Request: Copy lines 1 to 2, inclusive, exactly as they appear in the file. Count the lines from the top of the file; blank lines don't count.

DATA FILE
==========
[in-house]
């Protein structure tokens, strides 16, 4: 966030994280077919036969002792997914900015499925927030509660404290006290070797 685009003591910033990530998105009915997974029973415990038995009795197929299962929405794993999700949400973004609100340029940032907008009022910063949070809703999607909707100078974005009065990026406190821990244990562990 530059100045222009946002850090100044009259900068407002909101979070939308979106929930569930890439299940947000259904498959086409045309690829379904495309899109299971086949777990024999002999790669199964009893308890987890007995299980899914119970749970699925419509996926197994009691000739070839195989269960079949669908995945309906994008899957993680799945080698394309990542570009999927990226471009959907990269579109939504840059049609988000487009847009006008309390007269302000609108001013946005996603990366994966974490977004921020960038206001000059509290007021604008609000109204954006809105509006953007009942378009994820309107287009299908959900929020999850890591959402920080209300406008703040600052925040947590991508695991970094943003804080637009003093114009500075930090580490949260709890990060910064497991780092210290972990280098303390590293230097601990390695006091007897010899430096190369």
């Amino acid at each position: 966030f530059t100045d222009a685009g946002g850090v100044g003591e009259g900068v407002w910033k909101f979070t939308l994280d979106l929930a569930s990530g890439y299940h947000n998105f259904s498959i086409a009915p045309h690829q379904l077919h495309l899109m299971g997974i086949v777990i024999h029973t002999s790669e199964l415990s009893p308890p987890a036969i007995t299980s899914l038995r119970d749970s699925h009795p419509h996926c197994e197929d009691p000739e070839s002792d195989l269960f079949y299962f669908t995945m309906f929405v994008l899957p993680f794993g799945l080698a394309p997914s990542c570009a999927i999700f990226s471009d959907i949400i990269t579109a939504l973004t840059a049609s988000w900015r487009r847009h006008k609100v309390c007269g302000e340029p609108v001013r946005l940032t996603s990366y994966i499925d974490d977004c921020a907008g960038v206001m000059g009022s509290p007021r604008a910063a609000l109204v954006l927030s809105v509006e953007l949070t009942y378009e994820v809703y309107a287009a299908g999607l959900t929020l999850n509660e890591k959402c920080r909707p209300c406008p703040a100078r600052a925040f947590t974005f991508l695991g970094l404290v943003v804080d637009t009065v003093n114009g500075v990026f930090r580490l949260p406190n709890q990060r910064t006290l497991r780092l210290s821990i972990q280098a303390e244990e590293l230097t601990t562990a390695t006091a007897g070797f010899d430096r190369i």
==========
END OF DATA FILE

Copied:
[in-house]
């Protein structure tokens, strides 16, 4: 966030994280077919036969002792997914900015499925927030509660404290006290070797 685009003591910033990530998105009915997974029973415990038995009795197929299962929405794993999700949400973004609100340029940032907008009022910063949070809703999607909707100078974005009065990026406190821990244990562990 530059100045222009946002850090100044009259900068407002909101979070939308979106929930569930890439299940947000259904498959086409045309690829379904495309899109299971086949777990024999002999790669199964009893308890987890007995299980899914119970749970699925419509996926197994009691000739070839195989269960079949669908995945309906994008899957993680799945080698394309990542570009999927990226471009959907990269579109939504840059049609988000487009847009006008309390007269302000609108001013946005996603990366994966974490977004921020960038206001000059509290007021604008609000109204954006809105509006953007009942378009994820309107287009299908959900929020999850890591959402920080209300406008703040600052925040947590991508695991970094943003804080637009003093114009500075930090580490949260709890990060910064497991780092210290972990280098303390590293230097601990390695006091007897010899430096190369």